Before she even opened her mouth, a full house at Hamer Hall were upstanding, a standing ovation simply from being in the presence of Patti LuPone, Grammy and Tony Award winner, America Theatre Hall of Fame Inductee, film and TV star and all round Broadway legend. Is it possible to give this show more like 100/5 stars?
LuPone’s unmistakable voice and powerful mezzo-soprano range quickly fills the 2000 strong room with her big belt and familiar trill, racing through her first musical love, Elvis, her first roles in high school in The Mikado, South Pacific and Bye Bye Birdie, and her first professional audition. Naïve, eager and unaware, she transforms into 17-year-old Patti awkwardly fumbling through ‘Hey Big Spender’ from Sweet Charity – “How could I have not known she was a hooker!” she proclaimed dryly (and with a little glee).
Reflecting on her history with Broadway and her relationship with the industry and New York City, with her city becoming a Disney walk of shame, theatres becoming a church to airlines and Times Square becoming a pedestrian mall. She draws on the emotions and experiences of her life until she finally broke into Broadway in musicals (after plays and out of town previews closing),
She soars in numbers like ‘Meadowlark’ (from The Baker’s Wife, Stein and Schwartz), ‘I Cain’t Say No’ from Oklahoma, and the monologue and song ‘Millwork’ from Working. Closing the first part of her show with ‘Don’t Cry For Me Argentina’ from Evita was a personal highlight for me and a massive, spectacular number that you could have heard a pin drop through. I can die happy now.
The show is a borderline spiritual experience, and we have made the pilgrimage the house of LuPone. Age, gender or creed never mattered to her- all she wanted to do was sing all the songs and sing all the roles. She races through a duet , with herself, from West Side Story – ‘A Boy Like That’ will never be the same when you’ve seen LuPone as a manic Anita and Maria, nor will Tony’s ‘Something’s Coming’.
Melbourne Choir Poloyphonic Voices joined LuPone on stage for four numbers, including a number of Cole Porter classics before performing ‘Somewhere Over the Rainbow’ solo, and moved audience and LuPone to tears. They seem a little bewildered and delighted to be on stage with such a magnificent performer (and who wouldn’t be) but they dazzle with their harmonies.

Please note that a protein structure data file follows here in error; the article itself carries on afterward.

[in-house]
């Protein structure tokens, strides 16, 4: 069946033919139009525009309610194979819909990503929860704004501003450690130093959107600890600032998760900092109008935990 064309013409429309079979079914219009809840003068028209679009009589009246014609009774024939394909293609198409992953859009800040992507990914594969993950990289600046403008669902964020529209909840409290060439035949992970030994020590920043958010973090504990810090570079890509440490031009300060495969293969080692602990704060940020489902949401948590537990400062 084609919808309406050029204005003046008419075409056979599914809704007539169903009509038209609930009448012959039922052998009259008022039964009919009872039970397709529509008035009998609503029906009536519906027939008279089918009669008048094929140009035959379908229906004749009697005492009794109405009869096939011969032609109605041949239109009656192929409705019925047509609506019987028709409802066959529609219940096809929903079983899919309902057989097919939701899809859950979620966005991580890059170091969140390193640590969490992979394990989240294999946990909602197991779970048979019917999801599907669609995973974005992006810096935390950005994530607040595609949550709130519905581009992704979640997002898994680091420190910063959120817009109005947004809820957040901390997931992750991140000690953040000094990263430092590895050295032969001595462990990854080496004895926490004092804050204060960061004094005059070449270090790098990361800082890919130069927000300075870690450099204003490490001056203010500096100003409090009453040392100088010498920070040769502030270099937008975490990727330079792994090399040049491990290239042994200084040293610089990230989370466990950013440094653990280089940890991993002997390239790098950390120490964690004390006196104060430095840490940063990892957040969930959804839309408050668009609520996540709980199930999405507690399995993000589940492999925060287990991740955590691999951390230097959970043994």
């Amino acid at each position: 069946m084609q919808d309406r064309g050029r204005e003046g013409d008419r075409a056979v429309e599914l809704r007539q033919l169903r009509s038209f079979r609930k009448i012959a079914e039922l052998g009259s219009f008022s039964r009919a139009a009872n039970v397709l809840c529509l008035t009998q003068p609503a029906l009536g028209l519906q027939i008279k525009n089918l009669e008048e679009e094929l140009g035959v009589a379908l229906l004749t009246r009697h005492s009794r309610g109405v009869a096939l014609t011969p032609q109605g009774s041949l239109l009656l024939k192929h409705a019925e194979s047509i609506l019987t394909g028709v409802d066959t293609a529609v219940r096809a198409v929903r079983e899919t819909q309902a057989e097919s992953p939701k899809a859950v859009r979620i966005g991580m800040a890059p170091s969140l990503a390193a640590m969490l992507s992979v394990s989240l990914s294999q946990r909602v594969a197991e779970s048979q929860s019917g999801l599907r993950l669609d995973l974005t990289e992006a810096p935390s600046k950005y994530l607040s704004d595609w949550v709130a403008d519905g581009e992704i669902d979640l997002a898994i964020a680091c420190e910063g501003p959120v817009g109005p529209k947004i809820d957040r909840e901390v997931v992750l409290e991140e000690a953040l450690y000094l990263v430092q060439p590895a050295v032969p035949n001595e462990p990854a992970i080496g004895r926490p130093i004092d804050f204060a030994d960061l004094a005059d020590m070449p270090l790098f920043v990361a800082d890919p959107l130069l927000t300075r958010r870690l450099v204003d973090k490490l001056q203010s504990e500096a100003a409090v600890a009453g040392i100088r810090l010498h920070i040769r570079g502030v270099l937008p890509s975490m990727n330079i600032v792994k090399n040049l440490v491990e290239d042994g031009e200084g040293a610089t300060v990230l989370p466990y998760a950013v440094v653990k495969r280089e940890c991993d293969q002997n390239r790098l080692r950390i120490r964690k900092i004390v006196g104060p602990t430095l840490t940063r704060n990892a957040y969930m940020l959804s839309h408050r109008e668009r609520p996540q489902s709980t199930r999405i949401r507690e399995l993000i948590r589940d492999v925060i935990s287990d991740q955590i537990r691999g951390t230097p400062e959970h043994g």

You would never guess how old she is, because she is an unbridled ball of energy, razor sharp wit and sass. She is genuinely chuffed and overwhelmed with the reception she has received in Australia and is amused when the audience continues to thunder with applause. LuPone didn’t always perceive herself as playing all of the brassiest and fiercest female roles in Broadway, but her legacy has become that of strong, independent, passionate fighting females.
Closing the show with Sondheim’s classics ‘Not While I’m Around’ (Sweeney Todd), ‘Being Alive’, ‘Another Hundred People’ and ‘Ladies Who Lunch’ from Company, and ‘Give My Regards to Broadway’, she returns to the stage for multiple encores, all acapella, bringing Polyphonic Voices back out for ‘We’ll Catch Up Some Other Time’, before delighting with one last number: unmicced, unaccompanied and unmatched – it’s pure undiluted, unadulterated Patti LuPone and her voices still soars and enchants.
The show was pure musical theatre delight, and similar future concerts are a must attend for fans of her work and the shows she has been in. Her next magnetic role will be once again in Company on the West End in September, with Rosalie Craig.
For more information about LuPone’s roles, upcoming tour dates and work, visit: http://www.pattilupone.net